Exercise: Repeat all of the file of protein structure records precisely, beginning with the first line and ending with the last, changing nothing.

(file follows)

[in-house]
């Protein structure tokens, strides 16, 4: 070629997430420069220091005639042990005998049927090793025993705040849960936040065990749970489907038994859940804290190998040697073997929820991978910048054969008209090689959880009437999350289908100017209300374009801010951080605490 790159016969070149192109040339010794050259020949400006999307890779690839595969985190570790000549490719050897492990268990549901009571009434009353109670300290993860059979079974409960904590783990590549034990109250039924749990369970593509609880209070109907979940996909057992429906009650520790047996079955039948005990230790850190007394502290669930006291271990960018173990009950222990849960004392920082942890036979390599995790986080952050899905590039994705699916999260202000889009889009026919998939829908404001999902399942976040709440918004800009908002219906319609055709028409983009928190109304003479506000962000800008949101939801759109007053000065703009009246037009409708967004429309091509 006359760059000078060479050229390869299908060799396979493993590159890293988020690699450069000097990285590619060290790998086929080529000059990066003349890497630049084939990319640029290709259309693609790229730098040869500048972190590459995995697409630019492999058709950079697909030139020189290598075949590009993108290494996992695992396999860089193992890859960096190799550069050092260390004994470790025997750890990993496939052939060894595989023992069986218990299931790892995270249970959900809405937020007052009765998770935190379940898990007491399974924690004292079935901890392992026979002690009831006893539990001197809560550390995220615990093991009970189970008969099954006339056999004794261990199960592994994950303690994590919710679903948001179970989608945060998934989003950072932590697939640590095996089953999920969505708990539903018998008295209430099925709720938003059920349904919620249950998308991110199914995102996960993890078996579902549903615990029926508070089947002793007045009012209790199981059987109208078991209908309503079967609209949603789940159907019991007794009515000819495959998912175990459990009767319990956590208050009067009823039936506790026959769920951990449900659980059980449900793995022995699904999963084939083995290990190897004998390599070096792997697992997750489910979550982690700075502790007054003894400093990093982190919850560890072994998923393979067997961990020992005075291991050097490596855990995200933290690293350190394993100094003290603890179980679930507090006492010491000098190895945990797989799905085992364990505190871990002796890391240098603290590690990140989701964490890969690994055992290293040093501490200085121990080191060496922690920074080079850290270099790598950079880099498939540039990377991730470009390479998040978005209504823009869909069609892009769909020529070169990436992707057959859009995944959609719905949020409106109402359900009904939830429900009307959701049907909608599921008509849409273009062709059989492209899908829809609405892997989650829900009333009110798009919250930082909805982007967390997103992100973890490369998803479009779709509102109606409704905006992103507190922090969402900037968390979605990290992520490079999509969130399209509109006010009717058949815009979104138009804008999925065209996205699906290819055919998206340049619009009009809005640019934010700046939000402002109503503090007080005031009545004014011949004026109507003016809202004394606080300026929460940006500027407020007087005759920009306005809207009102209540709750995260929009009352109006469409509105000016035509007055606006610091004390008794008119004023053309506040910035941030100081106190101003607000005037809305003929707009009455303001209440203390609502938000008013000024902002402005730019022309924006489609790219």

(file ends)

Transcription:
[in-house]
């Protein structure tokens, strides 16, 4: 070629997430420069220091005639042990005998049927090793025993705040849960936040065990749970489907038994859940804290190998040697073997929820991978910048054969008209090689959880009437999350289908100017209300374009801010951080605490 790159016969070149192109040339010794050259020949400006999307890779690839595969985190570790000549490719050897492990268990549901009571009434009353109670300290993860059979079974409960904590783990590549034990109250039924749990369970593509609880209070109907979940996909057992429906009650520790047996079955039948005990230790850190007394502290669930006291271990960018173990009950222990849960004392920082942890036979390599995790986080952050899905590039994705699916999260202000889009889009026919998939829908404001999902399942976040709440918004800009908002219906319609055709028409983009928190109304003479506000962000800008949101939801759109007053000065703009009246037009409708967004429309091509 006359760059000078060479050229390869299908060799396979493993590159890293988020690699450069000097990285590619060290790998086929080529000059990066003349890497630049084939990319640029290709259309693609790229730098040869500048972190590459995995697409630019492999058709950079697909030139020189290598075949590009993108290494996992695992396999860089193992890859960096190799550069050092260390004994470790025997750890990993496939052939060894595989023992069986218990299931790892995270249970959900809405937020007052009765998770935190379940898990007491399974924690004292079935901890392992026979002690009831006893539990001197809560550390995220615990093991009970189970008969099954006339056999004794261990199960592994994950303690994590919710679903948001179970989608945060998934989003950072932590697939640590095996089953999920969505708990539903018998008295209430099925709720938003059920349904919620249950998308991110199914995102996960993890078996579902549903615990029926508070089947002793007045009012209790199981059987109208078991209908309503079967609209949603789940159907019991007794009515000819495959998912175990459990009767319990956590208050009067009823039936506790026959769920951990449900659980059980449900793995022995699904999963084939083995290990190897004998390599070096792997697992997750489910979550982690700075502790007054003894400093990093982190919850560890072994998923393979067997961990020992005075291991050097490596855990995200933290690293350190394993100094003290603890179980679930507090006492010491000098190895945990797989799905085992364990505190871990002796890391240098603290590690990140989701964490890969690994055992290293040093501490200085121990080191060496922690920074080079850290270099790598950079880099498939540039990377991730470009390479998040978005209504823009869909069609892009769909020529070169990436992707057959859009995944959609719905949020409106109402359900009904939830429900009307959701049907909608599921008509849409273009062709059989492209899908829809609405892997989650829900009333009110798009919250930082909805982007967390997103992100973890490369998803479009779709509102109606409704905006992103507190922090969402900037968390979605990290992520490079999509969130399209509109006010009717058949815009979104138009804008999925065209996205699906290819055919998206340049619009009009809005640019934010700046939000402002109503503090007080005031009545004014011949004026109507003016809202004394606080300026929460940006500027407020007087005759920009306005809207009102209540709750995260929009009352109006469409509105000016035509007055606006610091004390008794008119004023053309506040910035941030100081106190101003607000005037809305003929707009009455303001209440203390609502938000008013000024902002402005730019022309924006489609790219």